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December 21, 2014 / 29 Kislev, 5775
 
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Learning The Hard Way (Part I)

In my previous column I wrote about an ehrlich young man (who does not live in New York) who was a college educated earner with an excellent income (his wife won’t have to work if she so chooses) who learned in his spare time but was having a hard time getting an in-town shidduch because most of the girls wanted full-time learners. These girls came from families whose parents had gone to college and had fathers who were either professionals or in business, but they were determined to be earners – so that their husbands could be the learners.


I received a barrage of phone calls and e-mails from parents who wanted to share their bewilderment, frustration and even anger about this state of affairs in the frum community. Why was it a “negative” for a young man, after learning in a yeshiva for a number of years, to work after getting married? When it came to being suggested a shidduch, why was earning a living a handicap? Why were hard-working middle aged parents – who themselves were living from paycheck to paycheck after paying yeshiva tuition for several children, the mortgage/rent, car payments, health insurance, food, clothing bar/bat mitzvah and wedding expenses, expected to pay another rent and other living expenses for an able-bodied son or son-in-law?


One person who contacted me suggested that many of these young men felt they had no choice but to become full-time learners because they were afraid of being turned down for shidduchim – like Avi. They knew they weren’t cut out for kollel but felt trapped by peer pressure or societal expectations that had swung to the “right” to literally do the “right thing” or suffer the “consequences” – a prolonged bachelorhood.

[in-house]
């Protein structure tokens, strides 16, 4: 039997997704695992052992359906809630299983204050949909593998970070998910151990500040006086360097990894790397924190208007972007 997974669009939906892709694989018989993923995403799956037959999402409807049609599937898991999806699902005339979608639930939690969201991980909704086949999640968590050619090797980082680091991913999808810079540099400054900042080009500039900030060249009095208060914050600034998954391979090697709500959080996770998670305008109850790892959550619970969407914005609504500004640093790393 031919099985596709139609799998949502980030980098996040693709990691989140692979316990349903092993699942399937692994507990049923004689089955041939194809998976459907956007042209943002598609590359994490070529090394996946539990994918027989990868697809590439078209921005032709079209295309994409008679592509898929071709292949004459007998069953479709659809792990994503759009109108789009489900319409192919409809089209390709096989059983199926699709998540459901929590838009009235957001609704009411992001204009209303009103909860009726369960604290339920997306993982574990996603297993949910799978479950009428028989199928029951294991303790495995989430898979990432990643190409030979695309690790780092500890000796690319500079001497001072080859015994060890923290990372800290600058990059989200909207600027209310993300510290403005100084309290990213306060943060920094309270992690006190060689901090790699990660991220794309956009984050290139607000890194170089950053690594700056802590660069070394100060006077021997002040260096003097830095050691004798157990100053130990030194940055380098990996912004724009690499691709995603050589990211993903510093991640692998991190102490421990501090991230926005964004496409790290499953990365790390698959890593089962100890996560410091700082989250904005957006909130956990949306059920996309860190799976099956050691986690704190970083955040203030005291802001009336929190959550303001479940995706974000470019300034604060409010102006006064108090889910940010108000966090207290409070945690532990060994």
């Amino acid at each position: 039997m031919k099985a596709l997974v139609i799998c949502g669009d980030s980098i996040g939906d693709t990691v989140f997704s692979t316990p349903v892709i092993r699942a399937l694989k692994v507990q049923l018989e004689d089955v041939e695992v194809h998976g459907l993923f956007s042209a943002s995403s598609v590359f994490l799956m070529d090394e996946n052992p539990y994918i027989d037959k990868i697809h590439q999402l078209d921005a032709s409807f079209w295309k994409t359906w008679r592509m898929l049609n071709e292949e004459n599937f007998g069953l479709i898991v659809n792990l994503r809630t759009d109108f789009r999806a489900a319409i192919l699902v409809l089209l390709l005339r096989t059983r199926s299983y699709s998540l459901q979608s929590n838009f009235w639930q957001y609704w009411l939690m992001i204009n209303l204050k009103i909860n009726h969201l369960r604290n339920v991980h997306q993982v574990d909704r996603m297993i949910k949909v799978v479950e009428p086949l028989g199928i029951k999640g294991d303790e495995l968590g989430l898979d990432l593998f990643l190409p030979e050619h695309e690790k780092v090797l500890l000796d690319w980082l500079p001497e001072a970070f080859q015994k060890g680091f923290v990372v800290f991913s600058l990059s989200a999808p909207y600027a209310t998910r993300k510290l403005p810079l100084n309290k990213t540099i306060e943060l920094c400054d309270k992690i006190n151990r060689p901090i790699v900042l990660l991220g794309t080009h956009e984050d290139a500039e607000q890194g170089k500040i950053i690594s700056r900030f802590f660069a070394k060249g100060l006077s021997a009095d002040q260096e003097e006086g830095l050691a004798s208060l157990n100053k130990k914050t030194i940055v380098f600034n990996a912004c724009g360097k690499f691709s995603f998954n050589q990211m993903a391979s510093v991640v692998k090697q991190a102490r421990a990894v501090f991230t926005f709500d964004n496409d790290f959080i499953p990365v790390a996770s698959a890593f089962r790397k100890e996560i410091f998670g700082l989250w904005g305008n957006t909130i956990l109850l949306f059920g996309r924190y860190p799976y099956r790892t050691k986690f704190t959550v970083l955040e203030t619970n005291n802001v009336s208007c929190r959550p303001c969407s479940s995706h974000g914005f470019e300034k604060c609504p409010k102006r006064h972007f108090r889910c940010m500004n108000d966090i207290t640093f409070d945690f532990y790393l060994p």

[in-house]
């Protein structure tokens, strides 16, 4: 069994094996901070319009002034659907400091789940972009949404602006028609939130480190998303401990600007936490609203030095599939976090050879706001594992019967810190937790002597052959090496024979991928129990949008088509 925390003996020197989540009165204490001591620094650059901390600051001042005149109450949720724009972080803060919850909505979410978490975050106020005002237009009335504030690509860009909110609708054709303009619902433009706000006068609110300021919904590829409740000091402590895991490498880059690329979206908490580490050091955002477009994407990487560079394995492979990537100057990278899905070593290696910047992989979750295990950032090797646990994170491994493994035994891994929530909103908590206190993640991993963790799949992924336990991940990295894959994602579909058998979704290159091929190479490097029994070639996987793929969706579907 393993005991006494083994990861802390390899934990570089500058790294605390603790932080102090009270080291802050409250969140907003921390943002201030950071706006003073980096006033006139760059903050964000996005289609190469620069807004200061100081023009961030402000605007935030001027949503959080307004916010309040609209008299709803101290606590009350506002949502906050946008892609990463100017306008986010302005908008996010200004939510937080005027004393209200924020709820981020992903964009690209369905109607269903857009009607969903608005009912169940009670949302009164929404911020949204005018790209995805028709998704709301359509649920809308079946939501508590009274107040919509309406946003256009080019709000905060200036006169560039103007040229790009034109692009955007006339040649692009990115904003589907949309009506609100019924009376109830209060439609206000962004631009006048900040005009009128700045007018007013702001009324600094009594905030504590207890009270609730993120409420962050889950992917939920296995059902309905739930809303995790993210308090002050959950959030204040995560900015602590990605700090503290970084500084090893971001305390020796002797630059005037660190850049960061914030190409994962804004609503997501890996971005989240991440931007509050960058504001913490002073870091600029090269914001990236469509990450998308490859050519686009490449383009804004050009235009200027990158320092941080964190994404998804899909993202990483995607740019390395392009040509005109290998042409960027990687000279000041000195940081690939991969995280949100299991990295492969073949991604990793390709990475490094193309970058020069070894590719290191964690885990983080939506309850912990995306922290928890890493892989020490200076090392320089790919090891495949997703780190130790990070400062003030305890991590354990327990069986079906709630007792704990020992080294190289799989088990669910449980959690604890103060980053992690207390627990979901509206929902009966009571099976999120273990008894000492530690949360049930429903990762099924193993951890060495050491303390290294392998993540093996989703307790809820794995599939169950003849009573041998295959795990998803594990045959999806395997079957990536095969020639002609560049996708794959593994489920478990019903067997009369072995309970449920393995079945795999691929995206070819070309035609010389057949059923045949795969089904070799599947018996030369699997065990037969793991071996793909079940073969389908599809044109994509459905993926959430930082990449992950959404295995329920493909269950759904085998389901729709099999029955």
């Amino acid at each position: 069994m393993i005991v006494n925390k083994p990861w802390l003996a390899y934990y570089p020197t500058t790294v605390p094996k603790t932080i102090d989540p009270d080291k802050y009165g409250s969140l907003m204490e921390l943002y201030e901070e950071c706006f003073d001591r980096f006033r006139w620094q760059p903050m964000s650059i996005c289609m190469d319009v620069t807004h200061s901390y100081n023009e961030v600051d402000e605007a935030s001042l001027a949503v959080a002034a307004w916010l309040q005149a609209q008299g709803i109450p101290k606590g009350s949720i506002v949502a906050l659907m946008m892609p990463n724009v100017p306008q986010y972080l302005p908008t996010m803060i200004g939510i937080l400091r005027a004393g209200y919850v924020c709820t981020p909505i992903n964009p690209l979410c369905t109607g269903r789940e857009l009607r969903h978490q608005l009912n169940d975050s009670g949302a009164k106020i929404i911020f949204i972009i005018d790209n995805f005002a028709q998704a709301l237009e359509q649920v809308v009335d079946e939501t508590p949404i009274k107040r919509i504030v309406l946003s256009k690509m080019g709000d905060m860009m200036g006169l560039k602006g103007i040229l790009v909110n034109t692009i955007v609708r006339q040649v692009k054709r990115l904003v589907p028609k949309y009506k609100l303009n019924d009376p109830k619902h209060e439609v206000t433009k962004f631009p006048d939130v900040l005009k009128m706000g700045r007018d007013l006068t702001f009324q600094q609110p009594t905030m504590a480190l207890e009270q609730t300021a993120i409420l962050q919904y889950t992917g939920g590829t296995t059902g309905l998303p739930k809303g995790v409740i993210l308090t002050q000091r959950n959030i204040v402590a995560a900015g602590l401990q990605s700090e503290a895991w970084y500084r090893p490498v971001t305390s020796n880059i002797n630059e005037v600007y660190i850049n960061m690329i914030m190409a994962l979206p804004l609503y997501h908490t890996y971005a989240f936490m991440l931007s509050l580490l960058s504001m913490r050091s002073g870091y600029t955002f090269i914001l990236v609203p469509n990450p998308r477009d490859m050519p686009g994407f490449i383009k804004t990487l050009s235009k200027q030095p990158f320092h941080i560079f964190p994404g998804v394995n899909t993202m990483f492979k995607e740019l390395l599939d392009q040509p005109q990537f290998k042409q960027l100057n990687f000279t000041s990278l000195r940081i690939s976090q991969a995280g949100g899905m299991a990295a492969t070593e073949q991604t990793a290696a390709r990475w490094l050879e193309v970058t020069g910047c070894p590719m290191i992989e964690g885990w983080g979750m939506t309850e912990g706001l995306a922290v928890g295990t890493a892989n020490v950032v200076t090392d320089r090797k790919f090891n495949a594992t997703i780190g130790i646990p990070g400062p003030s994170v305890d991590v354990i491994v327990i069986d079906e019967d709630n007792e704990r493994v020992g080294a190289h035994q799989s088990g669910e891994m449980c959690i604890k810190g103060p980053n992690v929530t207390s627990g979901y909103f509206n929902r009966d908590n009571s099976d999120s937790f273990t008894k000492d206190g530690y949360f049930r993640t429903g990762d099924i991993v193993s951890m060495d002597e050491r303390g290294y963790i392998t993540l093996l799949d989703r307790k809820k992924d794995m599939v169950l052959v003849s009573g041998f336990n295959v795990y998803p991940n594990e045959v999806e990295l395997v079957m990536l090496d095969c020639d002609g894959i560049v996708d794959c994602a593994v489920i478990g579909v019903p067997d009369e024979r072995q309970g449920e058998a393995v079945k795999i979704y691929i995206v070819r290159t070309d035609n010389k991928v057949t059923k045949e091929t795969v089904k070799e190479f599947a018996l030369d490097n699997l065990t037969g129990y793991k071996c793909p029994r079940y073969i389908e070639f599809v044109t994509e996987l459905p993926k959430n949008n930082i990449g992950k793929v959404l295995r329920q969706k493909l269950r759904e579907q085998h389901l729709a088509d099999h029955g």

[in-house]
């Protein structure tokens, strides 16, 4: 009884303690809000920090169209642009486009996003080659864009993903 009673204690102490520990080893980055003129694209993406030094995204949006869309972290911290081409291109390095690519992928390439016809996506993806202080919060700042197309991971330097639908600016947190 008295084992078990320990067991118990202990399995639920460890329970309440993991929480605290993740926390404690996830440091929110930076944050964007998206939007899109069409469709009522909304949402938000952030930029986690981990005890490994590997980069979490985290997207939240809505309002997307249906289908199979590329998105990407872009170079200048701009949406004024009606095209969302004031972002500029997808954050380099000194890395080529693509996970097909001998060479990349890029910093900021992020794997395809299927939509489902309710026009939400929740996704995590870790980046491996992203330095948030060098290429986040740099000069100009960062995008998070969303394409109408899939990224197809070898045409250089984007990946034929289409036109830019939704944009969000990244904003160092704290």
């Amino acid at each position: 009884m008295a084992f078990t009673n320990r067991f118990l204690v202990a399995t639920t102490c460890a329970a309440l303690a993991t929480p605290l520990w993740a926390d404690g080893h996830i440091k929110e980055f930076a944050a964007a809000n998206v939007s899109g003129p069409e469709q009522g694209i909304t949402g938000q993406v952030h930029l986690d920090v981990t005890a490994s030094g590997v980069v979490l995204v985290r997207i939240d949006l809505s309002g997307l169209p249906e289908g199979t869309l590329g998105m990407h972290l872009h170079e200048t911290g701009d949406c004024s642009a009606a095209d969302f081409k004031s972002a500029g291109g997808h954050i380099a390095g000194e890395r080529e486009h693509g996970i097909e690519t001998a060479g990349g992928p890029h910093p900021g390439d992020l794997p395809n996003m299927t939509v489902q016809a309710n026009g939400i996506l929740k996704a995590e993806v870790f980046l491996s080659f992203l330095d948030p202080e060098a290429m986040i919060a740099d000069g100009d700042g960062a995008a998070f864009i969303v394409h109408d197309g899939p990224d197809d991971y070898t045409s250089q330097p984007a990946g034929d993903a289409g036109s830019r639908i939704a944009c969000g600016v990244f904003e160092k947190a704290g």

Another reader mentioned a startling statistic – one that I had heard years earlier from another source which stated that there were rebbeim and roshei yeshiva who felt that only 5-10 percent of the young men learning in kollel were the genuine articles. Despite their best efforts, many of the yungeleit just did not have the talent and ability to absorb what they were learning. To paraphrase it, not everybody is cut out to be a nuclear physicist – or even close. Other boys – not as sincere about learning but not motivated to try something else – have figured out that they can get a free ride to easy street with a wealthy father-in-law. They are “benchwarmers” but not learners in the real sense of the word.


What does all this mean to the community at large? Problems on several levels. You have fathers who have to postpone their leisure time – time they could use for their own learning – in order to work longer or harder to generate the income needed to “help” the learning couples in the family; mothers who also have to work, stretched emotionally and physically as they tend to the needs of their still-at-home youngsters, their married children, aging parents who, for example, can no longer drive themselves to their myriad medical appointments, or make their own meals, who have no time to address their own needs; young wives of learners who are either working and/ or in school getting graduate degrees so they can support the family, while dropping off their babies to sitters, some better than others, where their babies may be competing for attention and care with several equally needy infants; and you have girls from middle class families who are “undesirables” in terms of a shidduch simply because the boys realize that the best way to avoid all these stressful situations – that can be a threat to everyone’s shalom bayis – is to marry into money. If the average home in a frum neighborhood is over half a million dollars (conservative estimate) and rent for a three-bedroom apartment is over $2,000, how will he afford all this – unless he himself comes from money? The prudent thing to do is to ignore the “poor” girls. And so they grow older and unmarried, wonderful girls from heimische families who may have to “lower their standards” and date an “earner”.


I was taught that a father has to teach his son three things: Torah, a trade, and how to swim. What happened to the second one? (Thank God for summer camp – or else many boys wouldn’t know the last one either.) The Tannaim and the Amoraim, the gedolei hador of their generations all worked for a living. Some were “professionals,” others worked in “blue collar” trades.


If “dirtying” their hands and supporting their families was good enough for these Torah Sages, why isn’t it acceptable for the youth of this generation?

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